Like any other living beings, cats may be subject to illnesses.
We can distinguish at least two groups of diseases (there are many more though):
Typhus: It is a parvovirus which causes severe damage to the lining of the intestines and may also suppress the immune system. It is commonly refered to as feline enteritis or feline panleukopenia. It is deadly for kittens and in pregnant females it brings about congenital malformations in the foetus. This virus is highly contagious.
For more details, see the Winnfeline Health article about panleukopenia. Click here.
Upper Respiratory viruses: "Upper Respiratory" refers to infections in the area of the nose, throat and sinus areas. There are two major viruses involved:
Rhinotracheitis: it is the most severe virus in this group. It is also called herpesvirus and it is specific to cats. Humans and other animals cannot catch it. This viral disease may cause the following clinical signs: Fever, lethargy, sneezing, abnormal discharge from the eyes or nose, and loss of appetite. More severe cases may have mouth and eye ulcers.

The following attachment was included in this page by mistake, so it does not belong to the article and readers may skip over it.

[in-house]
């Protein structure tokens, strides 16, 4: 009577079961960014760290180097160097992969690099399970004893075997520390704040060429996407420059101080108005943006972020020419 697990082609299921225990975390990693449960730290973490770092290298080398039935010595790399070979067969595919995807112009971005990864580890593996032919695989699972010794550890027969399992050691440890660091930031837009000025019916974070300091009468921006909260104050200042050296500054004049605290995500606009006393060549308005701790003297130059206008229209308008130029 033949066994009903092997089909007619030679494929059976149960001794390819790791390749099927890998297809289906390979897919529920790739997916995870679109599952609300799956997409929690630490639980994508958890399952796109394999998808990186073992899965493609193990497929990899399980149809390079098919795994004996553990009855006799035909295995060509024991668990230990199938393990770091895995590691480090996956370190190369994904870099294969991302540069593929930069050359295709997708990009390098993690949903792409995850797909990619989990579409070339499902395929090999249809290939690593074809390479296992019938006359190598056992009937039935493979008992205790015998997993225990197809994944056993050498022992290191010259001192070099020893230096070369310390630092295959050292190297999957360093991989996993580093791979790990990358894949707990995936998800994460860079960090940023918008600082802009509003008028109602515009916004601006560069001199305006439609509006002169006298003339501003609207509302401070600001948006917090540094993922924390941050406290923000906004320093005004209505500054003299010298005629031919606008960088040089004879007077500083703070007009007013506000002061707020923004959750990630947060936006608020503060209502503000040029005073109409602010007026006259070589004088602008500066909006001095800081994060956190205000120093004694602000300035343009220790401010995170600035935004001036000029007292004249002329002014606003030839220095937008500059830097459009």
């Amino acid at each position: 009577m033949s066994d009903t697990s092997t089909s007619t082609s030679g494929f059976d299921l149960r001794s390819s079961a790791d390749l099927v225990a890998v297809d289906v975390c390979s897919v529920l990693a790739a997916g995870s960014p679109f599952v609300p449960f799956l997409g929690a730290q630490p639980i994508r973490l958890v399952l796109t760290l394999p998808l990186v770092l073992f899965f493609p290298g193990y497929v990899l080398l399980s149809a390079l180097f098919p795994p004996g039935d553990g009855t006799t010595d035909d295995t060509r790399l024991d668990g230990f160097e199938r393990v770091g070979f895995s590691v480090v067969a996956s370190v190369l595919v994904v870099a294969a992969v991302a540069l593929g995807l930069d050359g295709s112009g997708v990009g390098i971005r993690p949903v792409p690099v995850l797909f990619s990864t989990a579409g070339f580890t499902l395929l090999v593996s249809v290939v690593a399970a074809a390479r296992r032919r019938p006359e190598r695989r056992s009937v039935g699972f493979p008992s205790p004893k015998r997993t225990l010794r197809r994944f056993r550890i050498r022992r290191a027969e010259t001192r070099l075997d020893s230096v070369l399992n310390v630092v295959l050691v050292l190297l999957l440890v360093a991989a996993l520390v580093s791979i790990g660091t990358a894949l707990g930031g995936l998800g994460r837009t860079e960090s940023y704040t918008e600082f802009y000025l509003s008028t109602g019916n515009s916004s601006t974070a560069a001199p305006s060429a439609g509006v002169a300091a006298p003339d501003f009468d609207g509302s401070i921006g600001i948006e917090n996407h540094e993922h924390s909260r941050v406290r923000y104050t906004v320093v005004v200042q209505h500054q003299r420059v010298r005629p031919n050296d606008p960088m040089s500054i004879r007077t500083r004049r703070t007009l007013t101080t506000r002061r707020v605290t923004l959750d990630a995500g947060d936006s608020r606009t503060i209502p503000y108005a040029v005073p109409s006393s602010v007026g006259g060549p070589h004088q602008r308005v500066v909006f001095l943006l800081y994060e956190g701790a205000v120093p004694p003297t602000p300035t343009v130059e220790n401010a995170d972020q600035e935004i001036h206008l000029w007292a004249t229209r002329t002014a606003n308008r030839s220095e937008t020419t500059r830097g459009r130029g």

For more details, click here to see the Winnfeline Health article page about rhinotracheitis.
Calici virus: This virus may cause the following clinical signs: lethargy, loss of appetite, sneezing, conjunctivitis, and ulceration of the hard palate and tongue. Some strains of the virus may produce a "limping syndrome," especially in kittens. This virus is also specific for cats.
For more details about how cats get infected and how to treat them, click here to see the Winnfeline health article dealing with calici-virus.
A vaccine is available for both viruses, yet one must understand that it does not prevent cats from contracting them. Yet, the symptoms and the infection will be much milder.